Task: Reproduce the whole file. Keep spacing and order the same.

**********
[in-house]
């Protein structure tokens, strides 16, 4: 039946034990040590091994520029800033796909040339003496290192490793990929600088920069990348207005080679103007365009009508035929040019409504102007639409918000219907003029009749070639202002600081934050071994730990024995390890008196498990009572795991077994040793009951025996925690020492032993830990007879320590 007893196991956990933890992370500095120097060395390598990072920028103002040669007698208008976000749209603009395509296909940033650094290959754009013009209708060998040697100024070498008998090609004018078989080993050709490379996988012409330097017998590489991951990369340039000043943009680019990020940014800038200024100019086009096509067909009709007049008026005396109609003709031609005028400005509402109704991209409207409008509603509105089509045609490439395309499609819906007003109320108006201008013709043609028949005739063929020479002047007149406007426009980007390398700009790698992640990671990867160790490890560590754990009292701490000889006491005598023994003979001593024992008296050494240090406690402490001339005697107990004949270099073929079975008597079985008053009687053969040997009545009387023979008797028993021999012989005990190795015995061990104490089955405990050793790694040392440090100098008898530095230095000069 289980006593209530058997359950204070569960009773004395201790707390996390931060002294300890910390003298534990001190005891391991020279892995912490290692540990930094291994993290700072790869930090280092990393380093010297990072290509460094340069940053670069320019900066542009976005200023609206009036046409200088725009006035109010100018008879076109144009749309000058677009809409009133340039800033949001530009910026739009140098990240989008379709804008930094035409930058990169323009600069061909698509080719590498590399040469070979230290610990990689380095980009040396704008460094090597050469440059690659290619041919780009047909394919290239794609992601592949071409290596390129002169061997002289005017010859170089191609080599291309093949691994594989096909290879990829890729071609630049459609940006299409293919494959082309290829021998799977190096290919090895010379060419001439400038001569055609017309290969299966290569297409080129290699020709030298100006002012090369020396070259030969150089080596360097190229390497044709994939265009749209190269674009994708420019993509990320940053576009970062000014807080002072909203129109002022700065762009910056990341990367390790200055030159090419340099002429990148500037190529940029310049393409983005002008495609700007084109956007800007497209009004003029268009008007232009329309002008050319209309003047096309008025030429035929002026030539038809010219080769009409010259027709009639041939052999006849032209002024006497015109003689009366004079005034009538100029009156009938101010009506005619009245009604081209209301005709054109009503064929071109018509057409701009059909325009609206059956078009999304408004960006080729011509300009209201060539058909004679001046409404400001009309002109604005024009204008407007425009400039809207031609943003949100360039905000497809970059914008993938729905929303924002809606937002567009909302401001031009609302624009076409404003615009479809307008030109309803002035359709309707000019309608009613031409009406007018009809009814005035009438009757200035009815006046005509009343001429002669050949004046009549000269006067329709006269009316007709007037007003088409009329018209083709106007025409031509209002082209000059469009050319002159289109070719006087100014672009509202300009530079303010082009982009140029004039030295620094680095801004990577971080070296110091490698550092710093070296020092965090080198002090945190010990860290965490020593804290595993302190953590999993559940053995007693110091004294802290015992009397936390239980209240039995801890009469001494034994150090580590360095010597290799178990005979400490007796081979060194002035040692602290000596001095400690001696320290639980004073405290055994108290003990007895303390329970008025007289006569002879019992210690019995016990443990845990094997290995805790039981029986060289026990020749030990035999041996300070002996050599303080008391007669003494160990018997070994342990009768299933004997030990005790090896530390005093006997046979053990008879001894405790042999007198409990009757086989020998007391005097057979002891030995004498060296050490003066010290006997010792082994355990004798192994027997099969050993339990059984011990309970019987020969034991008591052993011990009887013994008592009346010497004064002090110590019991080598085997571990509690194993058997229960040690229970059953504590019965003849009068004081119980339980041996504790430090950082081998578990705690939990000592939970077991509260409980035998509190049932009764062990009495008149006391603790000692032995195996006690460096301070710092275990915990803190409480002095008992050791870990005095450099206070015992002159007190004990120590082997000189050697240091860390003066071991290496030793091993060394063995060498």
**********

[in-house]
């Protein structure tokens, strides 16, 4: 039946034990040590091994520029800033796909040339003496290192490793990929600088920069990348207005080679103007365009009508035929040019409504102007639409918000219907003029009749070639202002600081934050071994730990024995390890008196498990009572795991077994040793009951025996925690020492032993830990007879320590 007893196991956990933890992370500095120097060395390598990072920028103002040669007698208008976000749209603009395509296909940033650094290959754009013009209708060998040697100024070498008998090609004018078989080993050709490379996988012409330097017998590489991951990369340039000043943009680019990020940014800038200024100019086009096509067909009709007049008026005396109609003709031609005028400005509402109704991209409207409008509603509105089509045609490439395309499609819906007003109320108006201008013709043609028949005739063929020479002047007149406007426009980007390398700009790698992640990671990867160790490890560590754990009292701490000889006491005598023994003979001593024992008296050494240090406690402490001339005697107990004949270099073929079975008597079985008053009687053969040997009545009387023979008797028993021999012989005990190795015995061990104490089955405990050793790694040392440090100098008898530095230095000069 289980006593209530058997359950204070569960009773004395201790707390996390931060002294300890910390003298534990001190005891391991020279892995912490290692540990930094291994993290700072790869930090280092990393380093010297990072290509460094340069940053670069320019900066542009976005200023609206009036046409200088725009006035109010100018008879076109144009749309000058677009809409009133340039800033949001530009910026739009140098990240989008379709804008930094035409930058990169323009600069061909698509080719590498590399040469070979230290610990990689380095980009040396704008460094090597050469440059690659290619041919780009047909394919290239794609992601592949071409290596390129002169061997002289005017010859170089191609080599291309093949691994594989096909290879990829890729071609630049459609940006299409293919494959082309290829021998799977190096290919090895010379060419001439400038001569055609017309290969299966290569297409080129290699020709030298100006002012090369020396070259030969150089080596360097190229390497044709994939265009749209190269674009994708420019993509990320940053576009970062000014807080002072909203129109002022700065762009910056990341990367390790200055030159090419340099002429990148500037190529940029310049393409983005002008495609700007084109956007800007497209009004003029268009008007232009329309002008050319209309003047096309008025030429035929002026030539038809010219080769009409010259027709009639041939052999006849032209002024006497015109003689009366004079005034009538100029009156009938101010009506005619009245009604081209209301005709054109009503064929071109018509057409701009059909325009609206059956078009999304408004960006080729011509300009209201060539058909004679001046409404400001009309002109604005024009204008407007425009400039809207031609943003949100360039905000497809970059914008993938729905929303924002809606937002567009909302401001031009609302624009076409404003615009479809307008030109309803002035359709309707000019309608009613031409009406007018009809009814005035009438009757200035009815006046005509009343001429002669050949004046009549000269006067329709006269009316007709007037007003088409009329018209083709106007025409031509209002082209000059469009050319002159289109070719006087100014672009509202300009530079303010082009982009140029004039030295620094680095801004990577971080070296110091490698550092710093070296020092965090080198002090945190010990860290965490020593804290595993302190953590999993559940053995007693110091004294802290015992009397936390239980209240039995801890009469001494034994150090580590360095010597290799178990005979400490007796081979060194002035040692602290000596001095400690001696320290639980004073405290055994108290003990007895303390329970008025007289006569002879019992210690019995016990443990845990094997290995805790039981029986060289026990020749030990035999041996300070002996050599303080008391007669003494160990018997070994342990009768299933004997030990005790090896530390005093006997046979053990008879001894405790042999007198409990009757086989020998007391005097057979002891030995004498060296050490003066010290006997010792082994355990004798192994027997099969050993339990059984011990309970019987020969034991008591052993011990009887013994008592009346010497004064002090110590019991080598085997571990509690194993058997229960040690229970059953504590019965003849009068004081119980339980041996504790430090950082081998578990705690939990000592939970077991509260409980035998509190049932009764062990009495008149006391603790000692032995195996006690460096301070710092275990915990803190409480002095008992050791870990005095450099206070015992002159007190004990120590082997000189050697240091860390003066071991290496030793091993060394063995060498």